Despite playing for the rival Dallas Cowboys since 2003, 33-year-old punter
"I’m just thrilled to have been given an opportunity," McBriar said. "Especially when I got called up last week to work out, I was just thrilled to actually show off my stuff. I really didn’t think that anyone was going to be making a call any time soon. To hear from Philadelphia was wonderful and I’m still sort of pinching myself that I’m here."
McBriar signed with the Eagles on July 25, but could not suit up for three days because of a rule in the Collective Bargaining Agreement. On top of that, McBriar had to obtain his work visa from Australia so he could not be on the field until Wednesday. It was only a week, but McBriar said "it felt like an eternity."
Unlike McBriar, special teams coordinator Bobby April was surprised that no other NFL team wanted to see what the two-time Pro Bowl punter could do.
"I have no idea," April said, a phrase which he repeated. "I have no idea how a guy like that can be sitting out there all the way up to Training Camp."
For April, the move to bring McBriar in was "a very logical decision."
"We were concerned about his injury, obviously," April said. "But when he cleared and we offered him to sign, it was a really good move for us to get a really quality guy.
"Any time you can upgrade, you’re going to do it. That’s just football. Any time a guy like that is sitting out, you’ve got to believe there’s a chance of upgrading. Go for it."
April said that McBriar will "work with the ones," but he added that second-year punter
McBriar estimated that his foot is feeling roughly 90 percent normal from a ganglion cyst that caused him to have drop foot. He said the problem arose back in October last season, but he played through it. Doctors didn’t discover exactly what the issue was until the end of January.
"My foot is pretty comfortable now. I’ve got a little feeling now. They’re two big steps," McBriar said. "I’ve just got to get back into the swing of kicking, which in the last month I’ve been kicking a little bit, but I need to obviously do a bit more practice to get ready for the season. Nerves take a little while to regenerate, but they do get back to their previous form. It’s time-consuming, but you just have to be patient with it."
Henry, McBriar’s roommate here at Lehigh, has no problem with upping the competition level with the addition of an all-star punter.
"It’s the NFL. You’re going to have competition everywhere," Henry said. "That’s the name of the game. That’s how it should be. It makes everyone better. That’s fine, bring in everything. As long as I have a chance to compete for the job, I’m happy."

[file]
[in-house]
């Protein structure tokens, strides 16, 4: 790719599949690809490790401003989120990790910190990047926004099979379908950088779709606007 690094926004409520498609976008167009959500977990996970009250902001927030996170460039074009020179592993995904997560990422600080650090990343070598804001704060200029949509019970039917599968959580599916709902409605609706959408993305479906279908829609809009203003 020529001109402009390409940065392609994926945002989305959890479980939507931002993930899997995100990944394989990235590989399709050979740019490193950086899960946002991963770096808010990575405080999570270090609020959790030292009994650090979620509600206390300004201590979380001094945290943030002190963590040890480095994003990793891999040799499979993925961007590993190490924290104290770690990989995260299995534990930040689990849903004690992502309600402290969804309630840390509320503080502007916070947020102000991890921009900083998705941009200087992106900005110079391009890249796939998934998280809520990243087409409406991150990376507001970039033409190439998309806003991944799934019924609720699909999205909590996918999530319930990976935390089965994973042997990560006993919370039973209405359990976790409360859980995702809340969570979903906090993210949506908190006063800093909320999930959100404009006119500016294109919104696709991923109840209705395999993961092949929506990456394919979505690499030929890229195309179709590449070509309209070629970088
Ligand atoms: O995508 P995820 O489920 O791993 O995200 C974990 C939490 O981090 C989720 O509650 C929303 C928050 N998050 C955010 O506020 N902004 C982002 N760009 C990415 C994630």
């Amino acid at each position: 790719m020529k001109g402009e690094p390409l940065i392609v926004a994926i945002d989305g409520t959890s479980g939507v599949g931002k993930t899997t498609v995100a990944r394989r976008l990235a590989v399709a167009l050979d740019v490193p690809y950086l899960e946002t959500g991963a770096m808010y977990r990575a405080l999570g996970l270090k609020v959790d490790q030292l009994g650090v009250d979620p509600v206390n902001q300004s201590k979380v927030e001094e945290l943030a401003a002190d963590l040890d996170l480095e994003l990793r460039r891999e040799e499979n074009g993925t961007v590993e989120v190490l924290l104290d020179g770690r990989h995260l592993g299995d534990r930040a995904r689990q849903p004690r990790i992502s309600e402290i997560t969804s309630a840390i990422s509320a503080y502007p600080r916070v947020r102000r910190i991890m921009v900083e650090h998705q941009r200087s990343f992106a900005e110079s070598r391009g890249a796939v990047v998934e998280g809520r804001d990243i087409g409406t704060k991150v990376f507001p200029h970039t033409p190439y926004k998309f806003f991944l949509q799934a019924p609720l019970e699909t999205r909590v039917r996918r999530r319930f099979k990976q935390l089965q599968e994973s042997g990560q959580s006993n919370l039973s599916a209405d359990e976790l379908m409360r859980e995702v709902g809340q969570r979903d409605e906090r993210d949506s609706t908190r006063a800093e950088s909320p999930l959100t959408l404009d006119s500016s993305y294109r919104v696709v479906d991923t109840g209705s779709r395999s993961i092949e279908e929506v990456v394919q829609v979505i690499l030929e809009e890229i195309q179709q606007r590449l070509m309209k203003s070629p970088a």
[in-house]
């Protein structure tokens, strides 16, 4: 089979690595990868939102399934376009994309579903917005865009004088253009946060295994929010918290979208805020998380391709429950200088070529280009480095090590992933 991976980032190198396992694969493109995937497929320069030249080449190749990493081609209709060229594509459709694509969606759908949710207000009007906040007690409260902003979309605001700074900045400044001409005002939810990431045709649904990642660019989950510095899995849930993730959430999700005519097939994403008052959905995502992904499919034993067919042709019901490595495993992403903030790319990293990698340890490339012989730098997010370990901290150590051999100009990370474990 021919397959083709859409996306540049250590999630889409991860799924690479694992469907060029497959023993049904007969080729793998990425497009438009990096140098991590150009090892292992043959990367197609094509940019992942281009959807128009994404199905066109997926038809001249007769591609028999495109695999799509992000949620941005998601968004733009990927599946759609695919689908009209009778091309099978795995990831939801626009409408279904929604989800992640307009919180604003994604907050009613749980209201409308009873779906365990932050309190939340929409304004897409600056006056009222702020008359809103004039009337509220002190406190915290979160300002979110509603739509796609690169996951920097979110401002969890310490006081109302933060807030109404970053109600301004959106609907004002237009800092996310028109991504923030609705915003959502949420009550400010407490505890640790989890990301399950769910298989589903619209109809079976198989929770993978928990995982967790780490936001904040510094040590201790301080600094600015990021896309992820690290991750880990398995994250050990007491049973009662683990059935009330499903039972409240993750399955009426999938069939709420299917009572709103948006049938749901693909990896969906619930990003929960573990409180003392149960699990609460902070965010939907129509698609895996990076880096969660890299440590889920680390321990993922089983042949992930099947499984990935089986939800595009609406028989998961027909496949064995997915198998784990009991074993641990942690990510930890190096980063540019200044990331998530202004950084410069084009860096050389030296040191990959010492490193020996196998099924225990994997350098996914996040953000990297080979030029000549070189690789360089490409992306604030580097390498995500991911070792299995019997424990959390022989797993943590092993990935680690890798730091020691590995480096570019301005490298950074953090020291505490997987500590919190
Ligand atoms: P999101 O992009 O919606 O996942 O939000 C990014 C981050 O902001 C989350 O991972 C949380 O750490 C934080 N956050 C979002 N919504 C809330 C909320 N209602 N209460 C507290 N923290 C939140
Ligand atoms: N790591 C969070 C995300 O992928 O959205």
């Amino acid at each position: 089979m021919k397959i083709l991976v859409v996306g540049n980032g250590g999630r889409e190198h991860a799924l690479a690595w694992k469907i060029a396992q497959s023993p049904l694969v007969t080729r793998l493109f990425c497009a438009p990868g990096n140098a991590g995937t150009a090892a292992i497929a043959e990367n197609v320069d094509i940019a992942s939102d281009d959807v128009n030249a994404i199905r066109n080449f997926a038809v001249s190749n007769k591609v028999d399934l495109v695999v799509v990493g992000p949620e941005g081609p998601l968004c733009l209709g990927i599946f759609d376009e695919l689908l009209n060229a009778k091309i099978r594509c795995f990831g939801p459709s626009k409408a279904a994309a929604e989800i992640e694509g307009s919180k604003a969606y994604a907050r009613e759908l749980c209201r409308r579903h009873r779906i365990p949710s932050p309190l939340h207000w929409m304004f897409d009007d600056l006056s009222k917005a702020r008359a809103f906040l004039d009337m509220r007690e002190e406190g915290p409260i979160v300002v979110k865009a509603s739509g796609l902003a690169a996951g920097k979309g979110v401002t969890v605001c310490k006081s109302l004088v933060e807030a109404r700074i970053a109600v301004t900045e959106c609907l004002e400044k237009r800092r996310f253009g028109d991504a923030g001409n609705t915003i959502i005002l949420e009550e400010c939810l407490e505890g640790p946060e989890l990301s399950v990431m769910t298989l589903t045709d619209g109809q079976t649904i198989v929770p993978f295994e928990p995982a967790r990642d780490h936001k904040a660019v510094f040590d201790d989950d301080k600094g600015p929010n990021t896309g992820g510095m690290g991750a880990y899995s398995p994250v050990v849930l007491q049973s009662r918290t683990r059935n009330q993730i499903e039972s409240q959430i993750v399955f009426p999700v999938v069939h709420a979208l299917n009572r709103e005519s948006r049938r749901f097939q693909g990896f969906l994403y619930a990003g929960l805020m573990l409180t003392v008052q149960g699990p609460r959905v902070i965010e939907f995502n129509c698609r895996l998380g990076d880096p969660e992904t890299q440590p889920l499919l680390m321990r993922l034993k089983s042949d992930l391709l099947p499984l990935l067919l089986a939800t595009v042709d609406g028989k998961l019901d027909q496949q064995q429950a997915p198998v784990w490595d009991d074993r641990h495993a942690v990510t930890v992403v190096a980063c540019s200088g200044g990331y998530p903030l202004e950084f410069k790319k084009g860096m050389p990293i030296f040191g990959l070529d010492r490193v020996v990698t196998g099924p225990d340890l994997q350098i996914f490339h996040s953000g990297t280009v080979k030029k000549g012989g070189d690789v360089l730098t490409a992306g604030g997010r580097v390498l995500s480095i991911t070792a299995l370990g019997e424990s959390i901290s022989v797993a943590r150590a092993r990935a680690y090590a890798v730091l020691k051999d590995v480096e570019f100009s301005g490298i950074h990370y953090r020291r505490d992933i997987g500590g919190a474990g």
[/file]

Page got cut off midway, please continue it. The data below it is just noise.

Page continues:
"(Chas) is terrific," McBriar said. "He had a solid rookie year. Competition brings out the best in everyone. I’m looking forward to seeing Chas improve and also myself getting better."
April said this is a roster battle that will be "fun to watch."
"Even though Chas is the incumbent, this is a guy who has punted really well," April said. "He’s punted for a long time. He’s had great seasons. It will be interesting because Chas is punting really well right now, and I think Mat will punt really well. … You’re going to see some balls take off."
Henry won the Ray Guy Award in 2010, which is given to the best collegiate punter. McBriar has played in two Pro Bowls. Clearly both Henry and McBriar have the ability to punt the football with the best of them, so consistency becomes the primary focus.
"That was my thing that we talked about this offseason, making sure I’m more consistent when I come back," Henry said. "I feel like I’ve done a pretty good job of that this offseason. I’m working on it. I’m looking forward to the opportunity to come out here and show that to the coaches."
While Henry was able to train at his alma mater (University of Florida) this offseason, April acknowledged that McBriar may be "a little bit out of rhythm" after an offseason spent recovering from his injury.
"(McBriar) may struggle with consistency because he hasn’t punted due to the injury," April said. "It may take him a little while to get the ball strike back. He’s got to have some patience on that. We have to have some patience with him to realize he hasn’t had a regular offseason; he hasn’t done nearly what he needed to do to be hitting the ball as consistently as he normally would. But from me he’s going to get that benefit of the doubt.
"(Henry) is competing. He’s still competing," April said. "But the other guy’s got an excellent chance. (McBriar’s) not in here to push him; he’s in here to beat him out."
And may the best man win.
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